Learn about the many options available to treat pimples.
Many people have dealt with pimples at some point in their lives. Whether you suffer from severe acne or just from the occasional zit, pimples can be a painful nuisance that damages your self-confidence. Luckily, you don't have to resign yourself to the scarring and embarrassment that persistent pimples can cause. This article provides useful information on how to get rid of pimples.
A pimple is simply the result of a blocked skin pore. Pores are tiny holes in the surface of the skin that secrete sebum, an oily substance that acts as a skin lubricant and protectant. If a pore becomes blocked, the resulting buildup of sebum and growth of bacteria living in the pore can result in a pimple.
Many people may develop random pimples, as occasional pore blockages are normal. Others, however, may suffer from acne, a persistent skin disease that can cause outbreaks of pimples for years if left untreated. Though the precise cause of acne is still not understood, it's most common during the teens and early 20s. The National Institute of Arthritis and Musculoskeletal and Skin Diseases estimates that approximately 80 percent of people between the ages of 11 and 30 experience acne outbreaks, though the condition can last well into one's 40s and 50s. Hormonal changes that affect the skin are believed to play a role in its onset. These changes can lead to an increase in sebum production, for example, causing clogged pores and pimple outbreaks. Other factors like stress, pregnancy, certain drugs and greasy make-up are also believed to contribute to acne.
Pimples can take on different forms. Two of the most common are whiteheads and blackheads. Whiteheads, which are plugged pores, or closed comedos, gestate under the surface of the skin, often becoming painful and eventually bursting. Blackheads (open comedos) rise to the surface and appear as small dark spots.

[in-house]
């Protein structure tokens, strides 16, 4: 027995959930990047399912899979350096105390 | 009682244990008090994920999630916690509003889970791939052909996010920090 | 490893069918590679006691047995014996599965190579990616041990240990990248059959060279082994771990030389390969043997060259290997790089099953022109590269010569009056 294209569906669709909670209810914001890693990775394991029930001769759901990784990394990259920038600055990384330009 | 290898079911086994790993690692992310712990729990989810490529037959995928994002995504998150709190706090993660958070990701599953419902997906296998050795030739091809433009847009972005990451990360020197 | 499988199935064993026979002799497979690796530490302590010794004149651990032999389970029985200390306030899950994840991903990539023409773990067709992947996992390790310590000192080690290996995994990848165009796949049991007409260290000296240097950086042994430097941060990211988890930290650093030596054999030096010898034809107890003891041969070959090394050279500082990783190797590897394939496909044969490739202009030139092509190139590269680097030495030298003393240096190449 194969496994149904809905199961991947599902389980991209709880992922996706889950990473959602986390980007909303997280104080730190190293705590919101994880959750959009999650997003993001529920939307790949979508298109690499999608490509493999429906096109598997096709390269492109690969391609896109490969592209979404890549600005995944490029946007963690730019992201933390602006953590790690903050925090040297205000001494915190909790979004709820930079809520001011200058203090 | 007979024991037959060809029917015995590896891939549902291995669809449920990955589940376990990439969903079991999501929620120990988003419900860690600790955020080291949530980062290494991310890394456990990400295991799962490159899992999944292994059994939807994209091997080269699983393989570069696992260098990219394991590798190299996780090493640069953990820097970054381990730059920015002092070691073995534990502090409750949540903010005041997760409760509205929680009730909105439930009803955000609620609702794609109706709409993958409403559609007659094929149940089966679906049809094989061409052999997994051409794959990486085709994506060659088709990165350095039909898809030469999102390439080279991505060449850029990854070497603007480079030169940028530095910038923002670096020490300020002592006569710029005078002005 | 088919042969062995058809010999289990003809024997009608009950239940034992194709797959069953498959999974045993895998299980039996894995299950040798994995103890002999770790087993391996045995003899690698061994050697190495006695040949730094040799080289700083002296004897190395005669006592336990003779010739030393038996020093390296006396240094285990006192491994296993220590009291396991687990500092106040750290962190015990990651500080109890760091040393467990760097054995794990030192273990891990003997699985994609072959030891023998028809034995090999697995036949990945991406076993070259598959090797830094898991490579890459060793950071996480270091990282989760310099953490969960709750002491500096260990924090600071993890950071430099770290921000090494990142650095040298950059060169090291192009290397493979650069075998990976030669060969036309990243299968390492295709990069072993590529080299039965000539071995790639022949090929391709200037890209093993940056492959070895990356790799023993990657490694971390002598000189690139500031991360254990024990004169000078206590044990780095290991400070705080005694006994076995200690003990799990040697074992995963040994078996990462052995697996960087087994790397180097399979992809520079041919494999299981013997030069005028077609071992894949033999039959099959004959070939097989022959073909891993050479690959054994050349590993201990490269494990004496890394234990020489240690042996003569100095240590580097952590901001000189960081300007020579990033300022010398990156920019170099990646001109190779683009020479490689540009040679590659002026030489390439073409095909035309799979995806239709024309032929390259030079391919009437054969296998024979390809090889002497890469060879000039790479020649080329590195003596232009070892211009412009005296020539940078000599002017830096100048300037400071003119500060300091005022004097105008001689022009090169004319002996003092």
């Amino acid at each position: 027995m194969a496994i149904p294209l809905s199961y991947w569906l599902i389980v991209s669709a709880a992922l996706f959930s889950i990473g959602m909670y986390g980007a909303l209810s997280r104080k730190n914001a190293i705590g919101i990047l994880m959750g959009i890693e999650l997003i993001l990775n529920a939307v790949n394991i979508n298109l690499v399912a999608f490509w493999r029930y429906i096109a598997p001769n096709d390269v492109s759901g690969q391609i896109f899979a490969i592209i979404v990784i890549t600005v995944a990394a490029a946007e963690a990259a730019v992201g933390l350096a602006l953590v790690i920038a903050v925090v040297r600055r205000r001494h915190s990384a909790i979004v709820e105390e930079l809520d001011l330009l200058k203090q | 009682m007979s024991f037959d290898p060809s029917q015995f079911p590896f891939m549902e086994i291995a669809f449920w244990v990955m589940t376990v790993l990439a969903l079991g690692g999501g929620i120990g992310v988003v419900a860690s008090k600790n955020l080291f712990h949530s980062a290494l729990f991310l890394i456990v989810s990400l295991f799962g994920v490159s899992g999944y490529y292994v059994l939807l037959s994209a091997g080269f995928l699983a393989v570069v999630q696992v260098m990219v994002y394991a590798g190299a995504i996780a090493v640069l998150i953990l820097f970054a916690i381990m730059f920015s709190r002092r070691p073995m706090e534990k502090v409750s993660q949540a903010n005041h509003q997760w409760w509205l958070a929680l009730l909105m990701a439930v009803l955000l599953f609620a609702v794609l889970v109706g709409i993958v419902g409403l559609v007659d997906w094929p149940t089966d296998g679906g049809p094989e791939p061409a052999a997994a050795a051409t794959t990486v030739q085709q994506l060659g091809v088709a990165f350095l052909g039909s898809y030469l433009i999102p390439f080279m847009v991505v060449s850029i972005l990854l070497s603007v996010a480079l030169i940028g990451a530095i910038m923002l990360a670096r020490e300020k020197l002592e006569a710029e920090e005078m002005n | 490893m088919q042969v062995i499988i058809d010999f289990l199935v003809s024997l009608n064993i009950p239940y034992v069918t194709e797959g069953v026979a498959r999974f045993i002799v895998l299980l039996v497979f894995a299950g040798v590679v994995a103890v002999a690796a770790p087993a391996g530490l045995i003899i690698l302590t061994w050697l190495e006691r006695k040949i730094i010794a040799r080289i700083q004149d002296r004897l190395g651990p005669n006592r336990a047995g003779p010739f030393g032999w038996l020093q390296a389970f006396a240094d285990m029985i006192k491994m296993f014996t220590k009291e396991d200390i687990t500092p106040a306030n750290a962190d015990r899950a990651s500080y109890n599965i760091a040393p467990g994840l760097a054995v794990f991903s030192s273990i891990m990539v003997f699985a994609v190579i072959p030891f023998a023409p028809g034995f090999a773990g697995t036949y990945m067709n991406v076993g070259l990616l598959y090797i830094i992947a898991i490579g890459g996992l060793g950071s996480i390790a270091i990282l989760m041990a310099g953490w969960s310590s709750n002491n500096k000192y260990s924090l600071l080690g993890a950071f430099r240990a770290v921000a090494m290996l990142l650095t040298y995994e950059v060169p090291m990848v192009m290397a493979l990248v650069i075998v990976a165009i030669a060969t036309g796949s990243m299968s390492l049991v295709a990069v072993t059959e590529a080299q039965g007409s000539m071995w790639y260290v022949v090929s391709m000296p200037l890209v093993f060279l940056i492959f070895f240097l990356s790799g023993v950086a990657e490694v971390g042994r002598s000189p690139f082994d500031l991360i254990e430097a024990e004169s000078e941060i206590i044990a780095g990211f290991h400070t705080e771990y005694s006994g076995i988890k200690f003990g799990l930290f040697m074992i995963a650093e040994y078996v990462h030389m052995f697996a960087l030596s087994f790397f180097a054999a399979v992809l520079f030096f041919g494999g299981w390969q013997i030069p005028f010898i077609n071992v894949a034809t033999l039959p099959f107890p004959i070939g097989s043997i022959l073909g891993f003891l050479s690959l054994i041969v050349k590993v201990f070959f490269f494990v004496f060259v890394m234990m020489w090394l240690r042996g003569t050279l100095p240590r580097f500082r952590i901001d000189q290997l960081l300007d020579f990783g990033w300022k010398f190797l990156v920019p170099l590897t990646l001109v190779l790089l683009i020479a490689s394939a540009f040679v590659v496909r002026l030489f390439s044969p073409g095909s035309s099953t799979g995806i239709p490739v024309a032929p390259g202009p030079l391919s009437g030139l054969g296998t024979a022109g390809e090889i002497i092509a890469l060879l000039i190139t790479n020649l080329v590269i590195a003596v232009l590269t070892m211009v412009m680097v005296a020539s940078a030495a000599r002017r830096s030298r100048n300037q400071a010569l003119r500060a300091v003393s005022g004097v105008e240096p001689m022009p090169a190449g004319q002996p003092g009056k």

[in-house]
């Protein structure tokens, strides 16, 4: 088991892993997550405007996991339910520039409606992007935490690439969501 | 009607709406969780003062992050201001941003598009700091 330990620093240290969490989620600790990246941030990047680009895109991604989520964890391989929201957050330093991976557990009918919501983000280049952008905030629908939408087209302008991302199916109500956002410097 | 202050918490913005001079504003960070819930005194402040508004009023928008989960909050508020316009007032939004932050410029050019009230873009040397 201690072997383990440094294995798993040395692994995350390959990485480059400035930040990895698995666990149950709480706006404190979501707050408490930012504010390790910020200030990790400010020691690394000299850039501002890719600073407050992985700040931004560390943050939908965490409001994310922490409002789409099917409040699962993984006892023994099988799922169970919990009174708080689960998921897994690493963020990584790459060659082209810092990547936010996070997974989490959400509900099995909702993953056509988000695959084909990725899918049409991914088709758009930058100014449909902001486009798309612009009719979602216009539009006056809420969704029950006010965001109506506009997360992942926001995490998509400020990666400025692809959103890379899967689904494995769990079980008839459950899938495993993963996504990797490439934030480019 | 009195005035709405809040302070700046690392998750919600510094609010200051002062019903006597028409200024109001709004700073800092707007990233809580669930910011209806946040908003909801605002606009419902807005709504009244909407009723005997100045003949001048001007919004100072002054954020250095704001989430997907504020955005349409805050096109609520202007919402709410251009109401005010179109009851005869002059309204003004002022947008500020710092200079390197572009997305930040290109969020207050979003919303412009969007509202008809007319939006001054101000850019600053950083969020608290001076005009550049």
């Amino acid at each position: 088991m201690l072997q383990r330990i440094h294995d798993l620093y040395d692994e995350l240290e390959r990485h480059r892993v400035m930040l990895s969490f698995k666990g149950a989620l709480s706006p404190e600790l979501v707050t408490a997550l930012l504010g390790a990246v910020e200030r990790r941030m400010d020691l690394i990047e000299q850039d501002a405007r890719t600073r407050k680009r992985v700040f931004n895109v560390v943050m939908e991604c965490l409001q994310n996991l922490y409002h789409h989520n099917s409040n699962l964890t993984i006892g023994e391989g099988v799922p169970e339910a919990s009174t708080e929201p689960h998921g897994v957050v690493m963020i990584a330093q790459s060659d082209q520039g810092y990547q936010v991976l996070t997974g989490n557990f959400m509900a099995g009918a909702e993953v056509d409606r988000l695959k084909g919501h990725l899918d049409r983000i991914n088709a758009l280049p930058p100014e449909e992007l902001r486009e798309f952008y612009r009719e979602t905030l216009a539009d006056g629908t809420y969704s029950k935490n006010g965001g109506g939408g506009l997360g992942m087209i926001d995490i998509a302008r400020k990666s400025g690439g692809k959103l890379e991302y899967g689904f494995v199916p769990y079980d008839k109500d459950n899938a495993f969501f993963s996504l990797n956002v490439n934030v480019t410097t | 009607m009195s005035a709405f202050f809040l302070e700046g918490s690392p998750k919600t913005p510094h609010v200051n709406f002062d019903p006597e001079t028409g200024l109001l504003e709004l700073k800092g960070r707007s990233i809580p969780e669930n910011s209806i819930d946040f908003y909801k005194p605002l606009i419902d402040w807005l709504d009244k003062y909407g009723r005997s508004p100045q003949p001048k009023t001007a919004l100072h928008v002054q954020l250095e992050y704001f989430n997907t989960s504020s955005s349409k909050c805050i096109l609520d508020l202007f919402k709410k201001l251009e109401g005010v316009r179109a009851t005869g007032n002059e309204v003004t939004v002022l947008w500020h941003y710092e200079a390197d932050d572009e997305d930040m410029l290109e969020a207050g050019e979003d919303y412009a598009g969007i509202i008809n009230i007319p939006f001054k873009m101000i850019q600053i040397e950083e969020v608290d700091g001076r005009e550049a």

Other varieties of pimples include papules, pustules, nodules and cysts. Papules usually appear as small, pink bumps, while pustules are topped with pus. Nodules occur under the skin as painful, solid bumps. Cysts are potentially the most cosmetically severe acne symptom, as they can grow into large, deep lesions that can cause permanent scarring.
Pimples commonly occur on the face but also can affect areas like the back, chest, shoulders and upper arms.
Though there's no cure for acne, a basic knowledge of what pimples are and how they're formed can help treat the condition. Treatments range from over-the-counter products to prescription medications.
The first and simplest step to get rid of pimples is to cleanse the skin properly. Gently clean the affected areas once or twice a day, taking care not to scrub, as this can aggravate acne. Also avoid excessively touching the affected areas, wearing oily make-up and using products that may further irritate the skin. Further treatment beyond these simple guidelines will depend on the individual case.
Many topical products are available to reduce and prevent acne outbreaks. Though they may have drastically different names, labeling and pricing, most over-the-counter topical anti-pimple products contain the active ingredients benzoyl peroxide or salicylic acid, which are time-tested pimple-fighting medications. Benzoyl peroxide kills acne-causing bacteria and removes excess oil and dead skin cells, preventing pores from clogging. Salicylic acid can break down whiteheads and blackheads and also prevents skin cells from clogging pores.
For persistent cases of acne, prescription topical medications are also available. Antibiotic creams can be used to fight the bacteria itself. A class of compounds called retinoids are also used in a variety of topical preparations to treat inflammatory acne, which include brand names like Retin-A (tretinoin), Differin (adapalene) and Tazorac (tazarotene). Oral prescription drugs are also sometimes used to combat acne. These are usually antibiotics or oral isotretinoin and are often combined with topical treatments. Consult with a physician before attempting to treat any medical condition.
If creams, prescriptions and lifestyle changes still haven't cured your bothersome pimples, further measures are available. A chemical peel can be used to remove the skin's outermost layer, taking with it blackheads and bumps. Phototherapy uses lasers to kill acne-causing bacteria, and surgery may be required to remove the most serious cysts and lesions. Consult with a dermatologist before seriously considering any invasive procedure.
For more information on pimples and acne, and for guidance with finding a dermatologist, visit the American Academy of Dermatology.